Cognitive Dissonance is the Discomfort We Experience from Conflicting Ideas
Cognitive dissonance describes how it takes a lot more mental energy to hold two conflicting ideas in one’s mind simultaneously. This excess mental energy is uncomfortable (and studies show it can even make us feel physical discomfort), therefore, this is often something we avoid at all costs.
To understand cognitive dissonance in action, consider the following example. Consider the guilty and conflicted emotions you might feel when you want to eat an extra cookie but also believe that a consistent diet is important for your health. Believing that dieting is important but wanting to eat an extra cookie are contradictory or incompatible beliefs.
To reconcile this inconsistency, there are a number of different tactics one could deploy. First, you might change one belief (e.g., rather than feel conflicted by the incongruent thoughts, you instead think “one more cookie isn’t really going to impact my health”). Alternatively, you might change our behavior (e.g., if I believe dieting is important, I will not eat an extra cookie). A third tactic to resolve this inconsistent thinking could be to rationalize your behavior (e.g., I do believe diet is important to my health and I do want to eat an extra cookie, but I also exercise regularly so the impact of the cookie won’t really be felt). Finally, you might trivialize the thought altogether to solve for your inconsistent thinking (e.g., rather than feel conflicted by the incongruent thoughts, you instead think “diet doesn’t really matter to my overall health”).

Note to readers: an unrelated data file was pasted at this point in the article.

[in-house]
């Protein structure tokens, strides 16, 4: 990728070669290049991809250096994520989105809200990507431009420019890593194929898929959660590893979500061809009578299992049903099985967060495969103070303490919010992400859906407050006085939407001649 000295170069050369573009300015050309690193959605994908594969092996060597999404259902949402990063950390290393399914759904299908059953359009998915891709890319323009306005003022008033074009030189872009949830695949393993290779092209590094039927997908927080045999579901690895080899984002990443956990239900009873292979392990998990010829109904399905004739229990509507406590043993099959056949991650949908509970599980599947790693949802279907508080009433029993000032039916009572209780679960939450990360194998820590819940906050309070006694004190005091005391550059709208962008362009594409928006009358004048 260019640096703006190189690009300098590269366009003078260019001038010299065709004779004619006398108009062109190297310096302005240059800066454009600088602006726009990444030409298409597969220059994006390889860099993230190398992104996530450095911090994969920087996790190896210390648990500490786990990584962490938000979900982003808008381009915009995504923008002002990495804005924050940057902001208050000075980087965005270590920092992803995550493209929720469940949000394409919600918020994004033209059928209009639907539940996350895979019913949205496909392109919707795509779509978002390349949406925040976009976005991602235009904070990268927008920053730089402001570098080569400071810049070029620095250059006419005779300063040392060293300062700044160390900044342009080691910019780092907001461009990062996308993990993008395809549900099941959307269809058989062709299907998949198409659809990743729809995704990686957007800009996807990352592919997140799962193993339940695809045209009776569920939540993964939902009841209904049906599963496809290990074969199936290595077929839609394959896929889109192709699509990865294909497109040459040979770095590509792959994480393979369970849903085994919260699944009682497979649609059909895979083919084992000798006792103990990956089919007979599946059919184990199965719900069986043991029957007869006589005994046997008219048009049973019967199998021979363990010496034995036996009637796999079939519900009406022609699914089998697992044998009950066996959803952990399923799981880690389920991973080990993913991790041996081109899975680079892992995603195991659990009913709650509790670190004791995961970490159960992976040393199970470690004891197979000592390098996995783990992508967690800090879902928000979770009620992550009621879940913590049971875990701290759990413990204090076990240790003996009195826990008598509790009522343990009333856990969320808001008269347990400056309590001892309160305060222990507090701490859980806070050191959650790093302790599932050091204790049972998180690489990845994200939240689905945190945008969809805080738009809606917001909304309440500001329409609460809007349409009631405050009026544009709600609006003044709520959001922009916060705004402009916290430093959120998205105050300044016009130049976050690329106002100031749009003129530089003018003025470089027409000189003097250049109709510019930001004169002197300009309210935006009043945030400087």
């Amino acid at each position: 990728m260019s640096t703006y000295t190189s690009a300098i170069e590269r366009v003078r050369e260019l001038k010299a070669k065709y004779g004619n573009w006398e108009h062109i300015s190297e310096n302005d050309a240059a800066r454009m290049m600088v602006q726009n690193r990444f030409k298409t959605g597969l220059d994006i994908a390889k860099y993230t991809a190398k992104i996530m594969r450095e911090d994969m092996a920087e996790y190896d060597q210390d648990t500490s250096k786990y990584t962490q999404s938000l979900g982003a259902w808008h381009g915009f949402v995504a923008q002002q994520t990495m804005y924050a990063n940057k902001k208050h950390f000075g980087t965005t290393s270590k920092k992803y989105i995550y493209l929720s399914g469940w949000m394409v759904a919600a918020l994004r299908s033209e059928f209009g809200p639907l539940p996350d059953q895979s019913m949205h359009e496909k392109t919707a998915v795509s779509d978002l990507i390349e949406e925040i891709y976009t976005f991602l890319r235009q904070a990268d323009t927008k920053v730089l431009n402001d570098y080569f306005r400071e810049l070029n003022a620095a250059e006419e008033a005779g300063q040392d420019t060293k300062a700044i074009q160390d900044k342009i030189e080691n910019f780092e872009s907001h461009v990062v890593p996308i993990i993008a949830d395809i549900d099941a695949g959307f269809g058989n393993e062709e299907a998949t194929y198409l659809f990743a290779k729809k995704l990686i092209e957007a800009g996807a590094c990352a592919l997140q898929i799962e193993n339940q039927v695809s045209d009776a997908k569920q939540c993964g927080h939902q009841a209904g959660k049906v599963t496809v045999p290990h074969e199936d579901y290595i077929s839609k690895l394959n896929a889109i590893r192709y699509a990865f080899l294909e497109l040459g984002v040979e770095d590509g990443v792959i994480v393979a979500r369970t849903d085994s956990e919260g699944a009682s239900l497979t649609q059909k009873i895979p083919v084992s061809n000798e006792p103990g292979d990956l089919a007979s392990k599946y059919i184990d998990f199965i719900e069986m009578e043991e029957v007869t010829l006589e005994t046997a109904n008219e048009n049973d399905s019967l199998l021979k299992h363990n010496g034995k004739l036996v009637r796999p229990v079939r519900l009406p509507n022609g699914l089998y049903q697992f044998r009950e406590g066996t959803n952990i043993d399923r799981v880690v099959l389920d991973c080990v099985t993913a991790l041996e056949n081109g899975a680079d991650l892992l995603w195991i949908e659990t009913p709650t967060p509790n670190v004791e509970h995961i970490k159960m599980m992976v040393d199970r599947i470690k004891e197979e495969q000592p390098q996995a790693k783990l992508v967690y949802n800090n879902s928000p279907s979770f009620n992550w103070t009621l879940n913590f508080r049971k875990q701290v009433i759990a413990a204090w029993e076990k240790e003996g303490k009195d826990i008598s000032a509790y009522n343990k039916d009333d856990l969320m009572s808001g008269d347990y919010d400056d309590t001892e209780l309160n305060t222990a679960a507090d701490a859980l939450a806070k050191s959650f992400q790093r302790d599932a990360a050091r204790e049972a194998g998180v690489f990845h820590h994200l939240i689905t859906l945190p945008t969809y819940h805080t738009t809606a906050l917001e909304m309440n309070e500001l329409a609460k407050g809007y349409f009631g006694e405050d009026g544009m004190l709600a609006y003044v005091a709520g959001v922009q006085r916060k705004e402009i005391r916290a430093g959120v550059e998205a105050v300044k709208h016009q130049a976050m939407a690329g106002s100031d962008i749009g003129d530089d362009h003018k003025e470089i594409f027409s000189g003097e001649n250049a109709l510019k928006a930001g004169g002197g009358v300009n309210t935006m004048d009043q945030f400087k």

Each of these tactics are ways we solve for the discomfort of cognitive dissonance so we can perceive ourselves as rational and consistent beings.
Abby agrees with this fact based on:
What is Cognitive Dissonance?
Aronson, E. (1969). The theory of cognitive dissonance: A current perspective. Advances in experimental social psychology, 4(1), 34.
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